2020 landcover change reporting

Each year we report on statewide woody vegetation change and vegetation change on rural regulated land.

We report vegetation change in New South Wales (NSW) by:

  • using the Statewide Landcover and Tree Study (SLATS) method, which reports on annualised rate (hectares/annum) of woody vegetation loss due to agriculture, forestry and infrastructure activities
  • assessing landcover change on rural regulated land (under the Local Land Services Act 2013), which reports on woody and non woody vegetation loss.

Results for the 2020 Statewide Landcover and Tree Study show that 51,400 hectares of woody vegetation was lost. Woody vegetation loss was slightly less than the previous year’s total of 54,500 hectares. This excludes fire-affected areas, which have the potential to regenerate.

The 2020 figure continues to exceed the 2009–2017 average of 38,800 hectares.

The rate of woody vegetation loss attributed to agriculture decreased by 44% from 2019. The rate of woody vegetation loss due to forestry harvesting increased by 28%, while the rate of infrastructure clearing remained stable.

Read more about the Statewide Land and Tree Study program.

Infographic representing statewide vegetation loss in 2017 to 2020 and long term average, according to landcover classes: agriculture, forestry and infrastructure.

Summary report and data

Read the Woody vegetation change Statewide Landcover and Tree Study: Summary report 2020.

Data for 2020 and previous years is available in Results woody vegetation change statewide landcover and tree study 2020 (XLS 594KB).

In 2020, about 47,200 hectares of non woody vegetation, such as grasses, small shrubs and groundcover, and 21,100 hectares of woody vegetation was lost on rural regulated land. Rural regulated land represents the area of the State subject to Part 5A of the Local Land Services Act 2013 (LLS Act), which came into effect in August 2017, as well as the provisions of the Land Management (Native Vegetation) Code 2018 (Land Management Code).

About 43 million hectares (54%) of land in New South Wales is categorised as rural regulated land.

The LLS Act provides transitional arrangements for determining land categorisation. Until an area has been designated on the Native Vegetation Regulatory Map, landholders can self-assess groundcover such as grasses, forbs and herbs to determine the regulatory status of an area (Category 1 – exempt land, or Category 2 – regulated land). Landholder self-assessment of groundcover within the transitional mapping period contributes to reported changes in non woody vegetation cover.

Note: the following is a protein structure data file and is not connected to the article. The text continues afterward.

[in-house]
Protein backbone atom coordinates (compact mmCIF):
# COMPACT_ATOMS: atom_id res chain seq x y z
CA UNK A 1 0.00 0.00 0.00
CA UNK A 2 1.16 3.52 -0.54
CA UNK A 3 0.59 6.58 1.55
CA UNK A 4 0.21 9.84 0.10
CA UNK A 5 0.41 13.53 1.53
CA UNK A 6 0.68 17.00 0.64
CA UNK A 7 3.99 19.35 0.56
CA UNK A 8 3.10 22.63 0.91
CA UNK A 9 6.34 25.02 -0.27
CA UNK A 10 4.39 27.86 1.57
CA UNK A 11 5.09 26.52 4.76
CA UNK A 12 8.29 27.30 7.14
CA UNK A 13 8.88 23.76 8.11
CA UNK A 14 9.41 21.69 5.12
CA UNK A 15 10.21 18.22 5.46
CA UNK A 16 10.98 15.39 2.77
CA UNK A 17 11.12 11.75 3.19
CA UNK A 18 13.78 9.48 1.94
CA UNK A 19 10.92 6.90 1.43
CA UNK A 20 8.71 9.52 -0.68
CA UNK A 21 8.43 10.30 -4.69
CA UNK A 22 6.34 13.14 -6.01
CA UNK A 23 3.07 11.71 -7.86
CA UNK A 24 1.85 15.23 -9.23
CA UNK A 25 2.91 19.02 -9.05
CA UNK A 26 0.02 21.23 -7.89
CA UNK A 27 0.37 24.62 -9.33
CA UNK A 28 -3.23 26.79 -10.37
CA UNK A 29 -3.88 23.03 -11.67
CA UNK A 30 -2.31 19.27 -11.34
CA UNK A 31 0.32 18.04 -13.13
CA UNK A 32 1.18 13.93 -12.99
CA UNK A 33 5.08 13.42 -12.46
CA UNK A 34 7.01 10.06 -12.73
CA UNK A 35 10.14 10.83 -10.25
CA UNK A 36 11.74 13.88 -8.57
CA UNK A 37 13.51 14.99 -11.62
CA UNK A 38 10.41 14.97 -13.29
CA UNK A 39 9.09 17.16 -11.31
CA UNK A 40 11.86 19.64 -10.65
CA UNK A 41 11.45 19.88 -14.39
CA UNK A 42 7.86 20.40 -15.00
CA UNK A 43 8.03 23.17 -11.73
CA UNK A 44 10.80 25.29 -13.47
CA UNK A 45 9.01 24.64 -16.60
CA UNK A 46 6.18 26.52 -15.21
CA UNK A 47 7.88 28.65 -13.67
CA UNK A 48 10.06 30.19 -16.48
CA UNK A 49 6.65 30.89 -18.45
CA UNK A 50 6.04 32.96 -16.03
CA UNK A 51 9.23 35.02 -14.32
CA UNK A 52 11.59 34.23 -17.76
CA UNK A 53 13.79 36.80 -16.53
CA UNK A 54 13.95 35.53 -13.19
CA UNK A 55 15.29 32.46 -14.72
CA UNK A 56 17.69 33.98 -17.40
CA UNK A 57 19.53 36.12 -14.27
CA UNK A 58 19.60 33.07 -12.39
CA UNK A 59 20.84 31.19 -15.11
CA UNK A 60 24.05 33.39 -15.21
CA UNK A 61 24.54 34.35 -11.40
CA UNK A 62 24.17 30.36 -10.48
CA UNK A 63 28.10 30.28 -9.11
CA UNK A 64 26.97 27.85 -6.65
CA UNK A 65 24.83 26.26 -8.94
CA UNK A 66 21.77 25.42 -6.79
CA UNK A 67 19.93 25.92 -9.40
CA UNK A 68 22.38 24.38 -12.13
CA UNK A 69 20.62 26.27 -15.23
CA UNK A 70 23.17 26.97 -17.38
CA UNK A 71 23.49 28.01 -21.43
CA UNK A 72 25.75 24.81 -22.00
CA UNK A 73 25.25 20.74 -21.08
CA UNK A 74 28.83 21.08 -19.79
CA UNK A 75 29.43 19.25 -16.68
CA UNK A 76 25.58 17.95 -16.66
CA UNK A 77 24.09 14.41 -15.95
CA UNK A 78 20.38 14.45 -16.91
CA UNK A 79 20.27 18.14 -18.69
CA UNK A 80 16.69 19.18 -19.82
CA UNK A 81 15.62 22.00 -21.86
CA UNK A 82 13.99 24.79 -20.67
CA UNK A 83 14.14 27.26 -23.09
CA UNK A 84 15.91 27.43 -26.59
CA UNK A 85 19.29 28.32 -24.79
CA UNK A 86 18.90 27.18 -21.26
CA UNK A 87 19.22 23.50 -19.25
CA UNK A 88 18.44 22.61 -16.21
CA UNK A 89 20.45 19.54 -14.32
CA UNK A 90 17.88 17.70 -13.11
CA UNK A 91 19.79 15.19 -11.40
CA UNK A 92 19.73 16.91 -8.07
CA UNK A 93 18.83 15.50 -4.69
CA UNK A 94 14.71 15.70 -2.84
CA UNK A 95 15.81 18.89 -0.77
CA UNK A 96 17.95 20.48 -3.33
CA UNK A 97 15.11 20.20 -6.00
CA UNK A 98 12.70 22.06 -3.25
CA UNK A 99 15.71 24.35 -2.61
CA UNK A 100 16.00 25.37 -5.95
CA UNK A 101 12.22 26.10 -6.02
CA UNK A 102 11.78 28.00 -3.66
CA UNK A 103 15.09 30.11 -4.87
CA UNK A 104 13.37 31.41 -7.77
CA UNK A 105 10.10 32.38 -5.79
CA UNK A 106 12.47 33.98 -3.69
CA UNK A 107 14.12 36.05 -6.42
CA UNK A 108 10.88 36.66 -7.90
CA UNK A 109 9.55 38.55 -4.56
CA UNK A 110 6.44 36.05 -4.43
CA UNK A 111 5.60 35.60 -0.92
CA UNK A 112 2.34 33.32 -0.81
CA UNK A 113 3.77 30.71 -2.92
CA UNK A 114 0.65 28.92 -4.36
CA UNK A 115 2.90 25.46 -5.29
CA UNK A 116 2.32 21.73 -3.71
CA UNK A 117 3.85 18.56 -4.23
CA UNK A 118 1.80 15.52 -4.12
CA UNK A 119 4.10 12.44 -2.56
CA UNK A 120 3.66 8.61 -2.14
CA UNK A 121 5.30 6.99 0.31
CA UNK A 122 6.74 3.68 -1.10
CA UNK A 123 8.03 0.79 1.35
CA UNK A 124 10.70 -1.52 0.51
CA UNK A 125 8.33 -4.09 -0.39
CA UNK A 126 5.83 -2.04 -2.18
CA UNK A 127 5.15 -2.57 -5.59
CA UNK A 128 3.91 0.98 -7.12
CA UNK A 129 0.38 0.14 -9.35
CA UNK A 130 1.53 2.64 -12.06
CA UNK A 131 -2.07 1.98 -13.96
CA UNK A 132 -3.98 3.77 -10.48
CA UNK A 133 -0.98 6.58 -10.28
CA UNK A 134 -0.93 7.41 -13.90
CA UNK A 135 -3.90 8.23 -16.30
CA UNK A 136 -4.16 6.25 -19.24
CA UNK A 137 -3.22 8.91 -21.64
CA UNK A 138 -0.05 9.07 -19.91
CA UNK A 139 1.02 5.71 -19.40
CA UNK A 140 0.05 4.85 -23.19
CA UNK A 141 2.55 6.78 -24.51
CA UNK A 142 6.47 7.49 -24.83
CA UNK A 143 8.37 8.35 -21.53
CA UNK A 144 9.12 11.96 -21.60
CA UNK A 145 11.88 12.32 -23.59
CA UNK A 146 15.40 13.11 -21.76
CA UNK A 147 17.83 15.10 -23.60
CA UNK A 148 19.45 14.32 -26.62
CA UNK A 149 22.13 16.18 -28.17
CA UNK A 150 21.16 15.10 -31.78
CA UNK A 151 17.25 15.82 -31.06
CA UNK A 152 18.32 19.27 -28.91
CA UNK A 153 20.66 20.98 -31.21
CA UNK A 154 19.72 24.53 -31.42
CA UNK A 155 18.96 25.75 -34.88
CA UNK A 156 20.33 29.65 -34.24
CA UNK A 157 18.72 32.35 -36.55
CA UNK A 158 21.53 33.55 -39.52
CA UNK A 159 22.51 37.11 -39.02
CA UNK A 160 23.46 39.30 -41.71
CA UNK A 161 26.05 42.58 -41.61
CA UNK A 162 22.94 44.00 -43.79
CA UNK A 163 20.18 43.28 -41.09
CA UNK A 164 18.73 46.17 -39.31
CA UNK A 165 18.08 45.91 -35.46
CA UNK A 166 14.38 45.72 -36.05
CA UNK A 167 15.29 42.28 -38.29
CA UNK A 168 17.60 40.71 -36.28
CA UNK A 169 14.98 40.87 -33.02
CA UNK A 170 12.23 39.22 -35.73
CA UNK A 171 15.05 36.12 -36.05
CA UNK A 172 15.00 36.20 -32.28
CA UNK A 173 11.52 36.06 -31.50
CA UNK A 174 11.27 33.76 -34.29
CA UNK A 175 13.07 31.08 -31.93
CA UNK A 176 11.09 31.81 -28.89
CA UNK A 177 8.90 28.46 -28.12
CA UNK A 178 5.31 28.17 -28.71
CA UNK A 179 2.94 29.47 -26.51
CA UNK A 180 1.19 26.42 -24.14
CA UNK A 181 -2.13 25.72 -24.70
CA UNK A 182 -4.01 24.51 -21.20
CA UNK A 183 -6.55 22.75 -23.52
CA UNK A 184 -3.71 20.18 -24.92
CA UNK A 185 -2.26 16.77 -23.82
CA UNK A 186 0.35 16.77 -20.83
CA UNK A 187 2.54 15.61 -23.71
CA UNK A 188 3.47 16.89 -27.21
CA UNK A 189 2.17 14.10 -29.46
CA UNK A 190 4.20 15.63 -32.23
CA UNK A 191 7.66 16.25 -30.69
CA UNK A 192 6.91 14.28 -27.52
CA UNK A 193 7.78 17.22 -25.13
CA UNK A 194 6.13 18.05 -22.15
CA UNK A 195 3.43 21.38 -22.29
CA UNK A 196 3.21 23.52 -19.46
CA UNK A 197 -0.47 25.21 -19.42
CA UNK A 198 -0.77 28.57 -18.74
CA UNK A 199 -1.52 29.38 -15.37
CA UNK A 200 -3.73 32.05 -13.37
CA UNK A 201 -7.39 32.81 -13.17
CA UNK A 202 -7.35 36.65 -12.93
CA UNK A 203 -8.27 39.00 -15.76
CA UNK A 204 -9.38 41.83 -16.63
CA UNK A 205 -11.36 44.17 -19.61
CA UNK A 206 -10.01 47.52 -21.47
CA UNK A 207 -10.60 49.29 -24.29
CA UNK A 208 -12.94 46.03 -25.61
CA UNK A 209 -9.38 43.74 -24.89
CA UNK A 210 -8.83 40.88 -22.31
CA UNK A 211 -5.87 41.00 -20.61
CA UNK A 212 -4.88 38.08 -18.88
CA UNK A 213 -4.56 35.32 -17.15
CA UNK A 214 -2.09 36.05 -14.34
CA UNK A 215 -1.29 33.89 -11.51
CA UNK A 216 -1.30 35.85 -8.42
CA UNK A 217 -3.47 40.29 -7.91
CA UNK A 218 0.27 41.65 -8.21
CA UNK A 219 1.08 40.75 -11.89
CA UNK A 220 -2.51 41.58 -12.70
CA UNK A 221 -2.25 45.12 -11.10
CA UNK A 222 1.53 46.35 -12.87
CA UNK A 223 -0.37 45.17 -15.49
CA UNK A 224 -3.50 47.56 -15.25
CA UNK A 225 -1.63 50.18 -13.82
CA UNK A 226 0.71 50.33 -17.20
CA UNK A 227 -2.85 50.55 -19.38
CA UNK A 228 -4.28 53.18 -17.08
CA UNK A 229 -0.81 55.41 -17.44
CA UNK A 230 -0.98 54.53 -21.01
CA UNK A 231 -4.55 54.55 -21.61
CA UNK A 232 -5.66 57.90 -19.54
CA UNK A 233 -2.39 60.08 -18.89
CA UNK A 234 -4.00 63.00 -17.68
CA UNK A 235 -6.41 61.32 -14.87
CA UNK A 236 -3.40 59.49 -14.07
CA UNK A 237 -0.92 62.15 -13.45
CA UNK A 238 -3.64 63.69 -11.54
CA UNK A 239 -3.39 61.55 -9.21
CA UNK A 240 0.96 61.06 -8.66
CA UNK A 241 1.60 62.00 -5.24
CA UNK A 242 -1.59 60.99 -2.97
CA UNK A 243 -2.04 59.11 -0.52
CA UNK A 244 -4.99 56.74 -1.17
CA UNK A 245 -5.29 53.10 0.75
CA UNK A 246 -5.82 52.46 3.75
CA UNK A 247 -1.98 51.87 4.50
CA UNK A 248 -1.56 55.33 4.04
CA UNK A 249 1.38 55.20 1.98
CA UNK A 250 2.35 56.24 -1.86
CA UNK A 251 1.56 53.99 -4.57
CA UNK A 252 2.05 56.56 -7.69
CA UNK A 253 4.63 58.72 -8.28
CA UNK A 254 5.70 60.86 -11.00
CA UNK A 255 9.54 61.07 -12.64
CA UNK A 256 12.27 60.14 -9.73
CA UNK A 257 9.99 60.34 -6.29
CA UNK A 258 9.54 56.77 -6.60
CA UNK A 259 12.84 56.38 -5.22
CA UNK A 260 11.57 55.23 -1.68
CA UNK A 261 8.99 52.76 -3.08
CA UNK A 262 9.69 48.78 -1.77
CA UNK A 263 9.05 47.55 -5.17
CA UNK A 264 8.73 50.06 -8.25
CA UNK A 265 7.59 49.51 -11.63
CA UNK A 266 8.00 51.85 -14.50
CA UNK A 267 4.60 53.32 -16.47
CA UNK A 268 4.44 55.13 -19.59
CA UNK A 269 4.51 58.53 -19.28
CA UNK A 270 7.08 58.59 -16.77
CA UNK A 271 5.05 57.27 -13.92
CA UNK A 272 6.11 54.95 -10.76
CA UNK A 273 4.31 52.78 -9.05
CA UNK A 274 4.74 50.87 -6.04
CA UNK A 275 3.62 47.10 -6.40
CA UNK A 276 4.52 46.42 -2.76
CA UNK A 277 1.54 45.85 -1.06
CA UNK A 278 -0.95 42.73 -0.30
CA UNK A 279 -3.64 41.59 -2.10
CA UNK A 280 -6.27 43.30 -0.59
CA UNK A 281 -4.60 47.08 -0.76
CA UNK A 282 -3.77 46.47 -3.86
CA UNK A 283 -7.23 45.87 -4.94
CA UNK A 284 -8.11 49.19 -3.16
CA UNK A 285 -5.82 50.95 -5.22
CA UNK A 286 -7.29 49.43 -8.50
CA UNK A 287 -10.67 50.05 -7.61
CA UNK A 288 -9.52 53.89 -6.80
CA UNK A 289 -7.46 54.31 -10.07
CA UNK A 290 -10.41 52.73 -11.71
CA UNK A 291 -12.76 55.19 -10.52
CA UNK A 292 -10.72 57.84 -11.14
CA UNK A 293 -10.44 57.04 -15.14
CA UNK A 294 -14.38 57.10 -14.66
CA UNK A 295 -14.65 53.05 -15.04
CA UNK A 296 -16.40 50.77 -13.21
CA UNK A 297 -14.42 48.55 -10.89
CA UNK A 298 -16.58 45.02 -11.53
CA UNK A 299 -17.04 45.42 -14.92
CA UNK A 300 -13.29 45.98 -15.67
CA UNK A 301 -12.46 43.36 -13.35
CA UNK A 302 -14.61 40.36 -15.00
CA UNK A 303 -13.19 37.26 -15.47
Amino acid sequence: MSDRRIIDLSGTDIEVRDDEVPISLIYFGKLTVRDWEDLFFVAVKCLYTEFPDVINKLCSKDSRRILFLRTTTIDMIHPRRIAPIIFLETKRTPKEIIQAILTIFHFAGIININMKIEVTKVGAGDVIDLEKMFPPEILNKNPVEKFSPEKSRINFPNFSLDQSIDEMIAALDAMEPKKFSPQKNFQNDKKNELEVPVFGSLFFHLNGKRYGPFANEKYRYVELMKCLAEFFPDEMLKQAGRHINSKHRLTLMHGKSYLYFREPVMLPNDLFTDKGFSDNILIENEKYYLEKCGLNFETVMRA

Infographic representing woody and non woody vegetation loss on rural regulated land in 2018, 2019 and 2020 according to landcover classes: agriculture, forestry and infrastructure.

Figures for the 2019 non woody vegetation loss have been updated to include areas noted as possible clearing in 2019 that were confirmed using the 2020 analysis. This is due to higher resolution or later imagery that verifies previously detected change as a conversion from native vegetation to cropping. Further information is available in the summary report.

Authorised clearing

Under the LLS Act 2013, the Land Management Code:

  • authorises clearing of native vegetation on Category 2 – regulated land
  • provides for establishment and management of set aside areas
  • authorises recategorisation of land.

There was a decline in total reported clearing across rural regulated land in New South Wales in 2020. Twenty-five per cent of clearing detected on rural regulated land was recorded as authorised. Of this, 12% was authorised under the LLS Act and 13% under the Native Vegetation Act 2003 (NV Act). Less than 1% of clearing was authorised under other legislation. These proportions represent a gradual move in authorised clearing area away from NV Act approvals towards LLS Act approvals.

Unallocated (previously 'unexplained') clearing in 2020 remains high at 75% of total clearing. When divided into landcover types, 83% of non woody vegetation loss and 52% of woody vegetation loss remain unallocated.

Unallocated clearing refers to clearing for which the Department of Planning and Environment (the department) does not have a record of authorisation.

Unallocated clearing may include lawful clearing of landcover on rural regulated land that does not require an approval, notification and/or keeping of records; vegetation loss which the department does not have access to information or records that authorise or explain the clearing; as well as areas that have been cleared unlawfully or are not fully compliant with approvals.

The department and Local Land Services are working together to consider how some unallocated clearing can be identified and explained. This includes gathering available evidence and data to allocate clearing events, where possible, as either:

  • clearing under transitional arrangements
  • allowable activities
  • clearing under the Land Management Code
  • illegal clearing.

Infographic showing amount of authorised rural regulated land cleared in 2018, 2019 and 2020.

Summary report and data

Read the Woody and non woody landcover change on rural regulated land: Summary report 2020.

Data for 2020 and previous years is available in Results for landcover change on rural regulated land 2020 (XLSX 972KB).

Read more about unallocated clearing.

Fire and vegetation loss

Vegetation loss due to fire was reported as part of our Statewide Landcover and Tree Study reporting, but in 2021 we started publishing annual reports on fire extent and severity across the landscape using fire extent and severity mapping (FESM).

Each FESM annual report will summarise the fire season for that year and be accompanied by a spreadsheet with data analyses for the reported fire season, as well as comparisons with previous fire seasons.

Data is also publicly available through the Sharing and Enabling Environment Data portal.